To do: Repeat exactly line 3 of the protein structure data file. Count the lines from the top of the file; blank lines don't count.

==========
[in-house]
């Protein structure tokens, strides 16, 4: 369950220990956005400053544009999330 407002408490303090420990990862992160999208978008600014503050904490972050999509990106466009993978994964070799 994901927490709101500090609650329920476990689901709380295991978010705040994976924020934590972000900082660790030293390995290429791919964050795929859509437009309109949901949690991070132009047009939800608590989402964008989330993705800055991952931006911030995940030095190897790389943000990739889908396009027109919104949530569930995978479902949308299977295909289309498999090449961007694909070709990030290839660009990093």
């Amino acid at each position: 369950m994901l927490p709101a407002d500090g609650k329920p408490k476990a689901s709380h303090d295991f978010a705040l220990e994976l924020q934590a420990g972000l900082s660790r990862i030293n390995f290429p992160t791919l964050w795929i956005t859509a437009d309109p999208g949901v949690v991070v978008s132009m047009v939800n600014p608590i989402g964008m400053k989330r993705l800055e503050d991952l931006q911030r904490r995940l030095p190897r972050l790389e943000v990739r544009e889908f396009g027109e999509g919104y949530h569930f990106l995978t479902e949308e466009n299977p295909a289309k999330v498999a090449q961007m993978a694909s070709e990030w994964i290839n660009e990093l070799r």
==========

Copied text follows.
């Amino acid at each position: 369950m994901l927490p709101a407002d500090g609650k329920p408490k476990a689901s709380h303090d295991f978010a705040l220990e994976l924020q934590a420990g972000l900082s660790r990862i030293n390995f290429p992160t791919l964050w795929i956005t859509a437009d309109p999208g949901v949690v991070v978008s132009m047009v939800n600014p608590i989402g964008m400053k989330r993705l800055e503050d991952l931006q911030r904490r995940l030095p190897r972050l790389e943000v990739r544009e889908f396009g027109e999509g919104y949530h569930f990106l995978t479902e949308e466009n299977p295909a289309k999330v498999a090449q961007m993978a694909s070709e990030w994964i290839n660009e990093l070799r």